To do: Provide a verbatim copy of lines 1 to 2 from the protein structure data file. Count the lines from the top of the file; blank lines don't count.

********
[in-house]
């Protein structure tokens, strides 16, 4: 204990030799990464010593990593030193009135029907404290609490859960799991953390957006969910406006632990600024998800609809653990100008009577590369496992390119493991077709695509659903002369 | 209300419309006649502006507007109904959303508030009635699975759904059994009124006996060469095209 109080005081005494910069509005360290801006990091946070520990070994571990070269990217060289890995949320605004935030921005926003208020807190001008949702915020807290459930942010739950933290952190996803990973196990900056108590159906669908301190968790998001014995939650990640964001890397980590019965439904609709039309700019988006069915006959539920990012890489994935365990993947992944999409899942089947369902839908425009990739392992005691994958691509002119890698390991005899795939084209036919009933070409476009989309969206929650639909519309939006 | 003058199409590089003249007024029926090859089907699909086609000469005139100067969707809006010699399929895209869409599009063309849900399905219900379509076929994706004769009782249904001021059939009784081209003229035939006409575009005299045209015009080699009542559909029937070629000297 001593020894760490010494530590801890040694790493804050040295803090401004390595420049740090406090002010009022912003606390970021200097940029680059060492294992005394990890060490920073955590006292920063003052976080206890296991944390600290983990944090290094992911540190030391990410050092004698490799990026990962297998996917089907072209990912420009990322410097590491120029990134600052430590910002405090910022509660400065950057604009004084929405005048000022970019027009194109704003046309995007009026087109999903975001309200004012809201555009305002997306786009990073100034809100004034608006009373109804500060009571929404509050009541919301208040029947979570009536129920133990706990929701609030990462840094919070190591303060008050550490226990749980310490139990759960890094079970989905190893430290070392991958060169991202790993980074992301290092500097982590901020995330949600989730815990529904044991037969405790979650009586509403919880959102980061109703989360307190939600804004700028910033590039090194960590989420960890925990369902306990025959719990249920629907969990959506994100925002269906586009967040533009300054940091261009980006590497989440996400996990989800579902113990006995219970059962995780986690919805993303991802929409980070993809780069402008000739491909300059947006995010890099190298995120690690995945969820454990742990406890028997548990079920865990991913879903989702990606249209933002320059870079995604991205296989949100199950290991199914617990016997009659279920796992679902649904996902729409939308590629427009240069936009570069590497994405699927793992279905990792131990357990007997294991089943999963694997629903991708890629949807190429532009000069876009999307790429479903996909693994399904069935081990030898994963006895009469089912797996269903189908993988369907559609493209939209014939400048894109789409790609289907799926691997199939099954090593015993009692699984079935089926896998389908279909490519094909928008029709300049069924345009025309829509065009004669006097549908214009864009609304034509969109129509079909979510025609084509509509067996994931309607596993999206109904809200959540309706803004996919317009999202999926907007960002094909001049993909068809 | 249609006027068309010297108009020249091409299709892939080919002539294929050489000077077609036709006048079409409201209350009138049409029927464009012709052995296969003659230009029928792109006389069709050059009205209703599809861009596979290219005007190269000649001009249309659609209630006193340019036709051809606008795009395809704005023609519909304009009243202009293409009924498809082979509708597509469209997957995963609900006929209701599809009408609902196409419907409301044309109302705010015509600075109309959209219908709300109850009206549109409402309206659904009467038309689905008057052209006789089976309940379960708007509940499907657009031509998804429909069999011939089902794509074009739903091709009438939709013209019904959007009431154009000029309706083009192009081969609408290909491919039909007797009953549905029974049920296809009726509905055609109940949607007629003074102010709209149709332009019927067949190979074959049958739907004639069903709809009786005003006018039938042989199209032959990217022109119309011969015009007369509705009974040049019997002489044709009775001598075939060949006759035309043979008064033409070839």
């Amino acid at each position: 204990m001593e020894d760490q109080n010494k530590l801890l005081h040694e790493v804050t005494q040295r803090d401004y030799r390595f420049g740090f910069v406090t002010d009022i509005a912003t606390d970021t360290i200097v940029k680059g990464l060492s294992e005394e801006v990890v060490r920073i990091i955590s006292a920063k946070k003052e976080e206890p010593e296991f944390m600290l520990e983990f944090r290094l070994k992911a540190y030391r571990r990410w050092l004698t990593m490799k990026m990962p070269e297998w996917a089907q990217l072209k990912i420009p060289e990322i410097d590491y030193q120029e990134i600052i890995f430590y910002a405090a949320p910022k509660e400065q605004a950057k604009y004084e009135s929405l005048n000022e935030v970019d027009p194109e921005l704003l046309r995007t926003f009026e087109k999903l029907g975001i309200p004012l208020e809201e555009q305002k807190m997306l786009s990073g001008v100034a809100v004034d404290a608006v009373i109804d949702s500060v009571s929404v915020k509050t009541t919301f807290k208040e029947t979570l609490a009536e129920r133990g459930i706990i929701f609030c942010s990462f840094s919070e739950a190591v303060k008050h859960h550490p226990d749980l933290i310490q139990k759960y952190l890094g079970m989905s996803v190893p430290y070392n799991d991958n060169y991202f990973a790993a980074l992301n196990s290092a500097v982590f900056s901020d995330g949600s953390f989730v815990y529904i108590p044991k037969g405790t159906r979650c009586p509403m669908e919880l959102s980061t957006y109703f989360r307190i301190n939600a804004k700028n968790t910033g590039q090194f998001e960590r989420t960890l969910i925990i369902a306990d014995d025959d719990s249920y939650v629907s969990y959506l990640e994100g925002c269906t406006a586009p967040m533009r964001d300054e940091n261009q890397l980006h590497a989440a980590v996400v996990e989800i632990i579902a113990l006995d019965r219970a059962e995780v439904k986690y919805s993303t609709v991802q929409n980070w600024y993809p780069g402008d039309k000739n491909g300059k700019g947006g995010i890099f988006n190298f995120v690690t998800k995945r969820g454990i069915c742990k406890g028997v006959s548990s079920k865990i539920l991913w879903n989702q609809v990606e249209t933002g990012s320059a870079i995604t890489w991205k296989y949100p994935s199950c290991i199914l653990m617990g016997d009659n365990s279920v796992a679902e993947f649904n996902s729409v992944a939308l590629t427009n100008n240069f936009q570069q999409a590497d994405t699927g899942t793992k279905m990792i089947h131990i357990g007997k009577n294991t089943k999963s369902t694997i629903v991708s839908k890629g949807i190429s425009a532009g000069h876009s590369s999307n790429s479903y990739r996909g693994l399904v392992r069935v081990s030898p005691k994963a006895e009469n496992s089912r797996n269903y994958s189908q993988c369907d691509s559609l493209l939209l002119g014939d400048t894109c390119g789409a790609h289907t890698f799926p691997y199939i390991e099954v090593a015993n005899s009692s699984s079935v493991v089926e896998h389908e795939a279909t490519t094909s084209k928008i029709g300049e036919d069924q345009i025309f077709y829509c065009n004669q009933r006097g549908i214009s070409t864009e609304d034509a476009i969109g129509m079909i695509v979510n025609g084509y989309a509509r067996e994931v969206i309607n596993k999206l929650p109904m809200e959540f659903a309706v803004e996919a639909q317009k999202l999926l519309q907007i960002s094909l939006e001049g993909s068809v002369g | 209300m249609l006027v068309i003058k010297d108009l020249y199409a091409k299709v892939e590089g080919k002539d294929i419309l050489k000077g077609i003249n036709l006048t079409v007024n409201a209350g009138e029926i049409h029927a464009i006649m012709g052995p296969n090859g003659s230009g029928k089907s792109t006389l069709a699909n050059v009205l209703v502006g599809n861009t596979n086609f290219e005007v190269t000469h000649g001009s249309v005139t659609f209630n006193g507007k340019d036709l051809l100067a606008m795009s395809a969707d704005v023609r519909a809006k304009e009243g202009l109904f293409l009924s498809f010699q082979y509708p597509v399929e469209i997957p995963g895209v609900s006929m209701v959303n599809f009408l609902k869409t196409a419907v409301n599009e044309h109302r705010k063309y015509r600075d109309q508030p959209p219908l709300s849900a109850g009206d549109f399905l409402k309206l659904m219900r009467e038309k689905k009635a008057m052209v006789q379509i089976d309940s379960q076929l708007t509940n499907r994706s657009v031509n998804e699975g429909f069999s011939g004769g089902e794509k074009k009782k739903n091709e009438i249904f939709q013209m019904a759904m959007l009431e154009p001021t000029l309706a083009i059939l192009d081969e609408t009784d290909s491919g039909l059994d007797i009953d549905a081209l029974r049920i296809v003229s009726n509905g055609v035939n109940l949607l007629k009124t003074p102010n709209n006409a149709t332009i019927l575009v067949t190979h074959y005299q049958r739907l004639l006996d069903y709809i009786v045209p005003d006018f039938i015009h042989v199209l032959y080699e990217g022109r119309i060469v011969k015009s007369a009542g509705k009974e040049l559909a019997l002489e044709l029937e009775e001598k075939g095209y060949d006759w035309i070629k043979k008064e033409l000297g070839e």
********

[in-house]
């Protein structure tokens, strides 16, 4: 204990030799990464010593990593030193009135029907404290609490859960799991953390957006969910406006632990600024998800609809653990100008009577590369496992390119493991077709695509659903002369 | 209300419309006649502006507007109904959303508030009635699975759904059994009124006996060469095209 109080005081005494910069509005360290801006990091946070520990070994571990070269990217060289890995949320605004935030921005926003208020807190001008949702915020807290459930942010739950933290952190996803990973196990900056108590159906669908301190968790998001014995939650990640964001890397980590019965439904609709039309700019988006069915006959539920990012890489994935365990993947992944999409899942089947369902839908425009990739392992005691994958691509002119890698390991005899795939084209036919009933070409476009989309969206929650639909519309939006 | 003058199409590089003249007024029926090859089907699909086609000469005139100067969707809006010699399929895209869409599009063309849900399905219900379509076929994706004769009782249904001021059939009784081209003229035939006409575009005299045209015009080699009542559909029937070629000297 001593020894760490010494530590801890040694790493804050040295803090401004390595420049740090406090002010009022912003606390970021200097940029680059060492294992005394990890060490920073955590006292920063003052976080206890296991944390600290983990944090290094992911540190030391990410050092004698490799990026990962297998996917089907072209990912420009990322410097590491120029990134600052430590910002405090910022509660400065950057604009004084929405005048000022970019027009194109704003046309995007009026087109999903975001309200004012809201555009305002997306786009990073100034809100004034608006009373109804500060009571929404509050009541919301208040029947979570009536129920133990706990929701609030990462840094919070190591303060008050550490226990749980310490139990759960890094079970989905190893430290070392991958060169991202790993980074992301290092500097982590901020995330949600989730815990529904044991037969405790979650009586509403919880959102980061109703989360307190939600804004700028910033590039090194960590989420960890925990369902306990025959719990249920629907969990959506994100925002269906586009967040533009300054940091261009980006590497989440996400996990989800579902113990006995219970059962995780986690919805993303991802929409980070993809780069402008000739491909300059947006995010890099190298995120690690995945969820454990742990406890028997548990079920865990991913879903989702990606249209933002320059870079995604991205296989949100199950290991199914617990016997009659279920796992679902649904996902729409939308590629427009240069936009570069590497994405699927793992279905990792131990357990007997294991089943999963694997629903991708890629949807190429532009000069876009999307790429479903996909693994399904069935081990030898994963006895009469089912797996269903189908993988369907559609493209939209014939400048894109789409790609289907799926691997199939099954090593015993009692699984079935089926896998389908279909490519094909928008029709300049069924345009025309829509065009004669006097549908214009864009609304034509969109129509079909979510025609084509509509067996994931309607596993999206109904809200959540309706803004996919317009999202999926907007960002094909001049993909068809 | 249609006027068309010297108009020249091409299709892939080919002539294929050489000077077609036709006048079409409201209350009138049409029927464009012709052995296969003659230009029928792109006389069709050059009205209703599809861009596979290219005007190269000649001009249309659609209630006193340019036709051809606008795009395809704005023609519909304009009243202009293409009924498809082979509708597509469209997957995963609900006929209701599809009408609902196409419907409301044309109302705010015509600075109309959209219908709300109850009206549109409402309206659904009467038309689905008057052209006789089976309940379960708007509940499907657009031509998804429909069999011939089902794509074009739903091709009438939709013209019904959007009431154009000029309706083009192009081969609408290909491919039909007797009953549905029974049920296809009726509905055609109940949607007629003074102010709209149709332009019927067949190979074959049958739907004639069903709809009786005003006018039938042989199209032959990217022109119309011969015009007369509705009974040049019997002489044709009775001598075939060949006759035309043979008064033409070839």